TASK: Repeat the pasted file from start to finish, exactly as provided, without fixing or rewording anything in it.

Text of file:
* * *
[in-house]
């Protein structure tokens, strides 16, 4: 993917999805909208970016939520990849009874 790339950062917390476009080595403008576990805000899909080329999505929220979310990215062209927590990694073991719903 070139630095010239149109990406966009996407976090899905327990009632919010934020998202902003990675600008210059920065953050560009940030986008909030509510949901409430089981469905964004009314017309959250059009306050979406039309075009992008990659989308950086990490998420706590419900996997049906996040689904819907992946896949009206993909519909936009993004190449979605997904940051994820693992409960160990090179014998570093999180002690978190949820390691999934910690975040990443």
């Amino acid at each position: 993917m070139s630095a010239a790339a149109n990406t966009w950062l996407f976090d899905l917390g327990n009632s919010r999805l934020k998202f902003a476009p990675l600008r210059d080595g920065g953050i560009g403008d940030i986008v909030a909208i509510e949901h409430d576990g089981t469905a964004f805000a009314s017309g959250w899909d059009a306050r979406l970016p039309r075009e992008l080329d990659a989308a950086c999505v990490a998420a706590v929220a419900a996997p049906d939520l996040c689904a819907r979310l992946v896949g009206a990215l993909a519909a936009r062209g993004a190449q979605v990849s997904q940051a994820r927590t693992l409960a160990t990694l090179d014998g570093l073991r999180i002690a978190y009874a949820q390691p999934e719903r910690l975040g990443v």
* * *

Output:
[in-house]
């Protein structure tokens, strides 16, 4: 993917999805909208970016939520990849009874 790339950062917390476009080595403008576990805000899909080329999505929220979310990215062209927590990694073991719903 070139630095010239149109990406966009996407976090899905327990009632919010934020998202902003990675600008210059920065953050560009940030986008909030509510949901409430089981469905964004009314017309959250059009306050979406039309075009992008990659989308950086990490998420706590419900996997049906996040689904819907992946896949009206993909519909936009993004190449979605997904940051994820693992409960160990090179014998570093999180002690978190949820390691999934910690975040990443």
């Amino acid at each position: 993917m070139s630095a010239a790339a149109n990406t966009w950062l996407f976090d899905l917390g327990n009632s919010r999805l934020k998202f902003a476009p990675l600008r210059d080595g920065g953050i560009g403008d940030i986008v909030a909208i509510e949901h409430d576990g089981t469905a964004f805000a009314s017309g959250w899909d059009a306050r979406l970016p039309r075009e992008l080329d990659a989308a950086c999505v990490a998420a706590v929220a419900a996997p049906d939520l996040c689904a819907r979310l992946v896949g009206a990215l993909a519909a936009r062209g993004a190449q979605v990849s997904q940051a994820r927590t693992l409960a160990t990694l090179d014998g570093l073991r999180i002690a978190y009874a949820q390691p999934e719903r910690l975040g990443v």